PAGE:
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Rechts- und Staatswissenschaftliche Fakultät - Jahrgang 2013

 

Titel Essays in Behavioral Economics
Autor Florian Zimmermann
Publikationsform Dissertation
Abstract Chapter 1 focuses on individuals’ attitudes towards the timing of information. We test a theoretical prediction by Kőszegi and Rabin (2009), that people prefer to get information “clumped together” rather than piecewise. We conduct a controlled lab experiment where subjects participate in a lottery and can choose between different resolutions of uncertainty (clumped or piecewise). In two treatments we analyze which kind of resolution is preferred. Two additional treatments allow us to get a quantitative measure of subjects’ preferences over different information structures. Our data does not support the prediction that piecewise information is utility-decreasing.
In chapter 2, we ask if reports of private information about skills, abilities or achievements are affected by image concerns. We develop a simple model that illustrates how image utility can lead to misreporting of private information in contexts where truthful reports maximize monetary outcomes. In addition, we test the model’s predictions in a controlled lab experiment. In the experiment, all subjects go through a series of quiz questions and subsequently report a performance measure. We vary if reports are made to an audience or not and find evidence for image effects. In the audience treatment, stated reports are significantly higher than in the private treatment. This suggests that overconfident appearance might be a consequence of social approval seeking. We also find that men state higher self-assessments than women. This gender difference seems to be driven by men responding more strongly to the presence of an audience.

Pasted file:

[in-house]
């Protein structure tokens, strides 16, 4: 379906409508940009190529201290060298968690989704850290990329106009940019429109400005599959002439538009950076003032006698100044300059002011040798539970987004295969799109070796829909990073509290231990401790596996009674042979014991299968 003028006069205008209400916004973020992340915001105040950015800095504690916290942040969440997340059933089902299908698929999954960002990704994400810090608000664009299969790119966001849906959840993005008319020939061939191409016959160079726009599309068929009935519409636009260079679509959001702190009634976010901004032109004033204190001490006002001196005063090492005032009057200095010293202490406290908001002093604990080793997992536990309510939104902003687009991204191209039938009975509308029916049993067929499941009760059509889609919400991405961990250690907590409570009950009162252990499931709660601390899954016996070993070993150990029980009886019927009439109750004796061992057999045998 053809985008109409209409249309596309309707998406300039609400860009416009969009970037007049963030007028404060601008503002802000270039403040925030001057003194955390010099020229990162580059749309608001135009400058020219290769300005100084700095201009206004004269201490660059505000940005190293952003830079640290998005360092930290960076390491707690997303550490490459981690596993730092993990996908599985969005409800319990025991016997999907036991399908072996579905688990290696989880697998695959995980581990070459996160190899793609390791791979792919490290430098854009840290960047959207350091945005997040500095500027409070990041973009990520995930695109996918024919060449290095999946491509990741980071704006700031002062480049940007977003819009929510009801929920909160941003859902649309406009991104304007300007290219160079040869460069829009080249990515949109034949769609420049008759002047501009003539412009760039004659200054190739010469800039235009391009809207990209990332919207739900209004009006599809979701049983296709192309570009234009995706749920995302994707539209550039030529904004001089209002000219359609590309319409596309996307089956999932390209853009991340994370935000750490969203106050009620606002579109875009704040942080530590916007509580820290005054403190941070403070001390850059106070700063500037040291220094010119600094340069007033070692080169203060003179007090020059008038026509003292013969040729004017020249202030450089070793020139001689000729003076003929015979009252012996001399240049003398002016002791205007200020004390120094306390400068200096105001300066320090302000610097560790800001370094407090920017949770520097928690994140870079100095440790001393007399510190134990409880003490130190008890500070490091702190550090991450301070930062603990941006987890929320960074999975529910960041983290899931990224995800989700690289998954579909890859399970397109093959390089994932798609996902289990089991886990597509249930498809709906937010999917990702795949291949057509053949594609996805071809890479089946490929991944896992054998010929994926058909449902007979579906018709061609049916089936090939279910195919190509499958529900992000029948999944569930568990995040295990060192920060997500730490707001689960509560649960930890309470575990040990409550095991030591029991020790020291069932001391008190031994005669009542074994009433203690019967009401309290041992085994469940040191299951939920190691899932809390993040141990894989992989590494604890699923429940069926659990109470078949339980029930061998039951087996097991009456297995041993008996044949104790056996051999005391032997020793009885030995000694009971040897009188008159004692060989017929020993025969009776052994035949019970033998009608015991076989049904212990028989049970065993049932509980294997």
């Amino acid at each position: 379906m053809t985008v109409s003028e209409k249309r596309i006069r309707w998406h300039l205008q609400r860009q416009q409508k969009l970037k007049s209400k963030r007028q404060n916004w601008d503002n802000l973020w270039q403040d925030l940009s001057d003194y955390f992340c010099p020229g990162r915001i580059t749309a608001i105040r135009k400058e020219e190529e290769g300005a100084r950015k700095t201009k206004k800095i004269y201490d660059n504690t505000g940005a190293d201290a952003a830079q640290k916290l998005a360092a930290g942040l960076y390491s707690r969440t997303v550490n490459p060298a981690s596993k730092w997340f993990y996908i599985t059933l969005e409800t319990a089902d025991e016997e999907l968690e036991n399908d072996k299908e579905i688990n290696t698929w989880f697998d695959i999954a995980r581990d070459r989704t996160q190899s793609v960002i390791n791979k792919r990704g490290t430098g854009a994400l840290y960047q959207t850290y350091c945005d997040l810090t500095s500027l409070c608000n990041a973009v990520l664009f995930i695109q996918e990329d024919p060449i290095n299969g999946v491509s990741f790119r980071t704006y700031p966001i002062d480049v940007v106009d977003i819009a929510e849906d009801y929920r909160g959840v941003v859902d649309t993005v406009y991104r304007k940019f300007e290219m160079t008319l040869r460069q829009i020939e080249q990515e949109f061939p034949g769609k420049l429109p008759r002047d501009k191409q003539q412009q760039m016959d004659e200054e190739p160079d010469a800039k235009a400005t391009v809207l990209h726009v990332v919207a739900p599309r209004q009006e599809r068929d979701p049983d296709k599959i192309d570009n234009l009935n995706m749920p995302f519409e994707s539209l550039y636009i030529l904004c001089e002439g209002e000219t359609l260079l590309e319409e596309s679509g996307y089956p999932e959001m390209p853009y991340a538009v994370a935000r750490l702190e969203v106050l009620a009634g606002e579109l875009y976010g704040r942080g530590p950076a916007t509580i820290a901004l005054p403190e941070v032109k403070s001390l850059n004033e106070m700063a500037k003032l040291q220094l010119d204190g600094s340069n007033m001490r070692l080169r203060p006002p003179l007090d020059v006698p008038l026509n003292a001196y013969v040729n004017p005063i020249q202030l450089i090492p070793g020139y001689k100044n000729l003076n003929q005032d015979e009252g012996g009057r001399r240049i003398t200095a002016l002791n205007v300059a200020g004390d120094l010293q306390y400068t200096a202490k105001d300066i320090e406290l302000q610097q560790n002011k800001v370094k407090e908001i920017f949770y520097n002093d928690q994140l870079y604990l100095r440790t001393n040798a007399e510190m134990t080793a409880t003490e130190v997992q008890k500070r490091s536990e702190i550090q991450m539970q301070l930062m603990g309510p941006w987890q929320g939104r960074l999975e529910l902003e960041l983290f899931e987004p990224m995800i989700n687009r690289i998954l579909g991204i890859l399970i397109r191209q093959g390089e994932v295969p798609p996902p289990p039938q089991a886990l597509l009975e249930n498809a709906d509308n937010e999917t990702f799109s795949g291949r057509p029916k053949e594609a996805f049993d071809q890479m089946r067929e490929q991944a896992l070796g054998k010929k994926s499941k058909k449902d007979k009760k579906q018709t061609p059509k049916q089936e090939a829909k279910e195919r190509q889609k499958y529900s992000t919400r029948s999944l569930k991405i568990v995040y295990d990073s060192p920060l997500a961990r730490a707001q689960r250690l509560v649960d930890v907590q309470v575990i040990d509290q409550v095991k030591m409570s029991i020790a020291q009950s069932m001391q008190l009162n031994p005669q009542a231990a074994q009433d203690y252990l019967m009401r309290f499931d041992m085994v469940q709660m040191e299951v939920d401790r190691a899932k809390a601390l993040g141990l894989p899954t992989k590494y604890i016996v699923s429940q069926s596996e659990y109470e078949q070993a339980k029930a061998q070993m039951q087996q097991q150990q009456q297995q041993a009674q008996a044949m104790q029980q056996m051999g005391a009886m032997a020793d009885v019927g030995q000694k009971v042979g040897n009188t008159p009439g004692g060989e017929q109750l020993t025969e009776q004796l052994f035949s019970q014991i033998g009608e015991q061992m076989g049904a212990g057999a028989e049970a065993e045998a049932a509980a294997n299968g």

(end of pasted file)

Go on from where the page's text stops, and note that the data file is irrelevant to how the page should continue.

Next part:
Chapter 3 studies the role of consistency as a signaling device. We propose a two- period model that highlights the informativeness of consistency as a signal of skills and allows to analyze consequences for behavior. In a simple principal-agent experiment we test the basic intuition of the model, that consistency is valued by others, inducing people to act consistently. In the second part of the chapter we study the consequence of early commitment for behavior. In the context of an estimation task we demonstrate that commitment leads to a neglect of valuable information. Furthermore, the potential of consistency as a device of social influence is studied in the context of surveys.
In Chapter 4, we provide an explanation for so-called anchoring effects. Random anchors have been shown to systematically affect judgments and valuations. This has called into question the rationality of judgments as well as the existence of stable preference relations. Instead this evidence suggests that both judgments and valuations are to a large degree arbitrary. This chapter is an attempt to reconcile evidence from anchoring manipulations with a model where decision-makers are rational and have stable preferences or judgments.
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© Universitäts- und Landesbibliothek Bonn | Veröffentlicht: 16.07.2013